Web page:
We have been able to identify four previous studies examining the relationship between BNP and NT-proBNP versus echocardiography in diabetic patients.11–14 These studies consist of diverging diabetic populations and diverging echocardiography protocols. Epshteyn et al investigated a mixed US population of 486 patients, 88% T2D and 12% type 1 diabetes.13 Raised BNP levels were found to predict abnormal left ventricular function defined as EF < 50% or abnormal diastolic function based solely on Doppler findings. Fang et al studied 101 unselected asymptomatic patients with T2D.11 In this study, subclinical left ventricular disease as measured by Doppler and tissue Doppler could not be predicted by BNP. Similar findings were found by Valle et al, who investigated 79 T2D patients without known heart disease.12 In contrast, Shimabukuro et al found that BNP levels could predict left ventricular diastolic dysfunction, as measured only by Doppler, in 98 T2D patients without known heart disease.14 The relationship between LAVI or the current classification of left ventricular diastolic function and BNP and NT-proBNP concentration has not been investigated in previous studies.11–14
Echocardiography is considered a “gold standard” method, in daily clinical practice, for evaluating cardiac function. However, due to its limited availability and costs, it is not possible to use in larger groups of patients. Natriuretic peptides on the other hand are readily available and relatively inexpensive. There is consensus that natriuretic peptides are useful in screening for cardiovascular disease, especially in symptomatic patient populations.6
Furthermore, natriuretic peptides carry powerful prognostic information.6 There are, however, currently no clear algorithms on how these biomarkers should be implemented into clinical practice in patients with T2D. In a population of patients with type 2 diabetes and drug failure (the subjects of this study) there is a need for combination therapy to achieve glycemic goals. Add on treatments with insulin and/or thiazolidinediones are among common treatment strategies.9 However, these regimens may cause fluid retention, weight gain, and in a few cases, heart failure. Our results support, in part, an initial assessment of a natriuretic peptide to identify individuals who have preexisting heart dysfunction, despite the modest sample size.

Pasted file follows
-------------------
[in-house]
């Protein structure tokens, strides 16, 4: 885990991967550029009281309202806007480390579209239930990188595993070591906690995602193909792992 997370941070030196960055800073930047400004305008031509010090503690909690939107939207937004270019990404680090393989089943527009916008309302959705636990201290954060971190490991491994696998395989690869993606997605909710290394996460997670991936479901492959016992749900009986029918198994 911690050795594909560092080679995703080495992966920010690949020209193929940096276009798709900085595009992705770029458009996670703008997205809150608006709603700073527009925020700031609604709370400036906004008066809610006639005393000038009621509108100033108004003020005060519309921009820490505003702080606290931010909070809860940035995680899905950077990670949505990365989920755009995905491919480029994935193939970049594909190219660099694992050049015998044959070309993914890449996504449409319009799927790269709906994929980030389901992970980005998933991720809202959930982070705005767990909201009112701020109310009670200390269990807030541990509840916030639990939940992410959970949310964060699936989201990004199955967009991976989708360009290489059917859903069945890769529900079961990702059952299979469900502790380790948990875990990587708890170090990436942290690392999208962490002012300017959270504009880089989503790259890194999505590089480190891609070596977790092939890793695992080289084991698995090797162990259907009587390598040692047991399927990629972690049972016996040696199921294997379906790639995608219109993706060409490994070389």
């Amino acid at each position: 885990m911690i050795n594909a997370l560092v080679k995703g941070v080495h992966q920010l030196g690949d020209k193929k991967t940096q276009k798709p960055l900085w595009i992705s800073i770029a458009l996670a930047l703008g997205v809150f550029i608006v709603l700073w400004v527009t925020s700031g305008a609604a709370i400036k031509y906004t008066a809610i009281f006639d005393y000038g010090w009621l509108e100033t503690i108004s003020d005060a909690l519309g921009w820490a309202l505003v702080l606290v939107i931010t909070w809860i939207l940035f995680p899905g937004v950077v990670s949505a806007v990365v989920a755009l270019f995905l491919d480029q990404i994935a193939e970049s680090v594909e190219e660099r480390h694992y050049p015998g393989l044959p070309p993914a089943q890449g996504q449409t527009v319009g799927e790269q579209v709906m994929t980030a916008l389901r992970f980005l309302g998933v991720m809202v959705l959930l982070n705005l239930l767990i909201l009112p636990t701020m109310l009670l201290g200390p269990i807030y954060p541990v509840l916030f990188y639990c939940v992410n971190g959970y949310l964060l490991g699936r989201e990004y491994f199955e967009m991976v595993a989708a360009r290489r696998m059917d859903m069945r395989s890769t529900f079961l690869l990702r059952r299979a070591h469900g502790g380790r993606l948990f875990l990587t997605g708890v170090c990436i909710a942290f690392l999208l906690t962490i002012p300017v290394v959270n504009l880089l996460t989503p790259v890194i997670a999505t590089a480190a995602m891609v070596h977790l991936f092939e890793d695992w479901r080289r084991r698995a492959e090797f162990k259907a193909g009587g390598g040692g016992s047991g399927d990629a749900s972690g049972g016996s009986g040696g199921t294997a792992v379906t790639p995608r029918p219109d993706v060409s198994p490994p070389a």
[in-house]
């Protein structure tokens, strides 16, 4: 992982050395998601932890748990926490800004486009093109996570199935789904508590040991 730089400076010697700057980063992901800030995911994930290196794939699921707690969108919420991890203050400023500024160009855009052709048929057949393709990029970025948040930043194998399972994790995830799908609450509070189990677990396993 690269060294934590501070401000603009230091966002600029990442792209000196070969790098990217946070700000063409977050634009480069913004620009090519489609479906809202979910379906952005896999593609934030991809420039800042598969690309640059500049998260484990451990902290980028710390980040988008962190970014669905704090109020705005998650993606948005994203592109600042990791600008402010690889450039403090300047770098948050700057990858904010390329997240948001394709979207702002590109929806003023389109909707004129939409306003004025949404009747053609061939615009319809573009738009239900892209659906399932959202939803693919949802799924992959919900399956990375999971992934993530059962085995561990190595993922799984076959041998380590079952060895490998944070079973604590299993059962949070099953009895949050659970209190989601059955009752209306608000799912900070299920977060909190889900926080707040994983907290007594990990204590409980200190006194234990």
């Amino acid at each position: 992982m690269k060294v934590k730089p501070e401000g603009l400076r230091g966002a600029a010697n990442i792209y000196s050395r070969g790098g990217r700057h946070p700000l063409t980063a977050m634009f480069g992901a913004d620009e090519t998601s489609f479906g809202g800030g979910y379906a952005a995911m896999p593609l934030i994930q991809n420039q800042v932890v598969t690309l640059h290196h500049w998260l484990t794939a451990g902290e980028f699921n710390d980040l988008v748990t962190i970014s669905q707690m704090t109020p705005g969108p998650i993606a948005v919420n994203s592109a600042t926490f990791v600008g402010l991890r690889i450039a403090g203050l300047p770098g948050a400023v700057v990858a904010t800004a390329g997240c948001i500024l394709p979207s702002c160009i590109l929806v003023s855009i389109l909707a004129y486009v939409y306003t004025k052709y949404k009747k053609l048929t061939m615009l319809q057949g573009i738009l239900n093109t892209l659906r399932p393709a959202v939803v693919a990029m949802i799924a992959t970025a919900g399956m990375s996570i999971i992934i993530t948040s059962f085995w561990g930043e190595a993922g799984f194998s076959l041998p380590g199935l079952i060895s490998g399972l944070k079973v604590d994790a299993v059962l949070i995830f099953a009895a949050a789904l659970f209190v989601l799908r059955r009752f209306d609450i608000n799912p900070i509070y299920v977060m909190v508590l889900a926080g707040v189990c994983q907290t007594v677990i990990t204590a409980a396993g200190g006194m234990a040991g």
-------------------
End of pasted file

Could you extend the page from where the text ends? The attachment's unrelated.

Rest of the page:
This pilot study showed that very few echocardiography parameters correlated with BNP or NT-proBNP levels in a population of patients with poorly regulated T2D. The exception was LAVI, which showed a moderate correlation with BNP or NT-proBNP levels. Moreover, significant differences in BNP and NT-proBNP levels were found between those with normal and those with abnormal left ventricular diastolic function according to current classifications. Larger studies are warranted to confirm these findings. There is a need for tools to help clinicians to risk stratify subsets of patients who are likely to have particularly unfavorable prognoses, using readily identifiable clinical and laboratory factors. Knowledge is increasing in this field and, hopefully, the results will enable clinicians to identify patients with increased risk of developing adverse events, thereby choosing an individualized treatment and monitoring scheme for each patient. Data on patients with poorly regulated T2D are scarce and the findings in the present investigation points out a direction for further larger studies.
Cardiac sonographer Ingrid Andersson is acknowledged for acquiring echocardiography images. The study was in part financially supported by grants from Sanofi-Aventis, The Crafoord Foundation, and The Swedish Heart and Lung Association. The authors of this manuscript have certified that they comply with the Principles of Ethical Publishing in the International Journal of Cardiology.
Magnus Dencker has no conflict of interest to declare. Martin Stagmo has received speaker’s fees from Sanofi-Aventis and through his spouse owns shares and stock options in NovoNordisk A/S. Mozhgan Dorkhan has served as speaker for Eli Lilly and Novartis, and received a scholarship from Sanofi-Aventis.